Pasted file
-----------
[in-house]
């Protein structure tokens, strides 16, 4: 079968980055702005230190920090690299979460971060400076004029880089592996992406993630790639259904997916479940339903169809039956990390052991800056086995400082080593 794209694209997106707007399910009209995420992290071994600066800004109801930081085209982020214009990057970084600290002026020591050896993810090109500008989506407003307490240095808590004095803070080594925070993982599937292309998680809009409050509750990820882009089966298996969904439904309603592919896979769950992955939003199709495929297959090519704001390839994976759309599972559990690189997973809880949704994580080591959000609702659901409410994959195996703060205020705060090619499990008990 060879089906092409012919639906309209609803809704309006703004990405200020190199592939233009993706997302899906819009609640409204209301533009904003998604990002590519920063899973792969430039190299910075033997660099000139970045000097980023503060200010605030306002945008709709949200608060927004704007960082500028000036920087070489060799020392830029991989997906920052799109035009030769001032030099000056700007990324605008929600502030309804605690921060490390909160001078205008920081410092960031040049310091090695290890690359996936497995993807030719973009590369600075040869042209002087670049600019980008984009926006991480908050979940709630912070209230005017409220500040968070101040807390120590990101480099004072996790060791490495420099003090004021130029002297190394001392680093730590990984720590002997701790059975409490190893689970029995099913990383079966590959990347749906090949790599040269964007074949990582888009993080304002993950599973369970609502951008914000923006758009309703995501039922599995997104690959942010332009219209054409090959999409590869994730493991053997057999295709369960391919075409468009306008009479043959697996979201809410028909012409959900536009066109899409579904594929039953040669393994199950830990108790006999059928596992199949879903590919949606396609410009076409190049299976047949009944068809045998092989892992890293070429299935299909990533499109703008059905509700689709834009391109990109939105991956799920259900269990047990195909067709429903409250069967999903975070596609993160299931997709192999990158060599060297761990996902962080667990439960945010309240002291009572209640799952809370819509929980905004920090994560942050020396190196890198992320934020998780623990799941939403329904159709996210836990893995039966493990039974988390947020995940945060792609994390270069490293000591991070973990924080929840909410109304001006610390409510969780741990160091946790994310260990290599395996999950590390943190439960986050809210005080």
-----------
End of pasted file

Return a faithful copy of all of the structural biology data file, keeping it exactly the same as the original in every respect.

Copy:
[in-house]
């Protein structure tokens, strides 16, 4: 079968980055702005230190920090690299979460971060400076004029880089592996992406993630790639259904997916479940339903169809039956990390052991800056086995400082080593 794209694209997106707007399910009209995420992290071994600066800004109801930081085209982020214009990057970084600290002026020591050896993810090109500008989506407003307490240095808590004095803070080594925070993982599937292309998680809009409050509750990820882009089966298996969904439904309603592919896979769950992955939003199709495929297959090519704001390839994976759309599972559990690189997973809880949704994580080591959000609702659901409410994959195996703060205020705060090619499990008990 060879089906092409012919639906309209609803809704309006703004990405200020190199592939233009993706997302899906819009609640409204209301533009904003998604990002590519920063899973792969430039190299910075033997660099000139970045000097980023503060200010605030306002945008709709949200608060927004704007960082500028000036920087070489060799020392830029991989997906920052799109035009030769001032030099000056700007990324605008929600502030309804605690921060490390909160001078205008920081410092960031040049310091090695290890690359996936497995993807030719973009590369600075040869042209002087670049600019980008984009926006991480908050979940709630912070209230005017409220500040968070101040807390120590990101480099004072996790060791490495420099003090004021130029002297190394001392680093730590990984720590002997701790059975409490190893689970029995099913990383079966590959990347749906090949790599040269964007074949990582888009993080304002993950599973369970609502951008914000923006758009309703995501039922599995997104690959942010332009219209054409090959999409590869994730493991053997057999295709369960391919075409468009306008009479043959697996979201809410028909012409959900536009066109899409579904594929039953040669393994199950830990108790006999059928596992199949879903590919949606396609410009076409190049299976047949009944068809045998092989892992890293070429299935299909990533499109703008059905509700689709834009391109990109939105991956799920259900269990047990195909067709429903409250069967999903975070596609993160299931997709192999990158060599060297761990996902962080667990439960945010309240002291009572209640799952809370819509929980905004920090994560942050020396190196890198992320934020998780623990799941939403329904159709996210836990893995039966493990039974988390947020995940945060792609994390270069490293000591991070973990924080929840909410109304001006610390409510969780741990160091946790994310260990290599395996999950590390943190439960986050809210005080």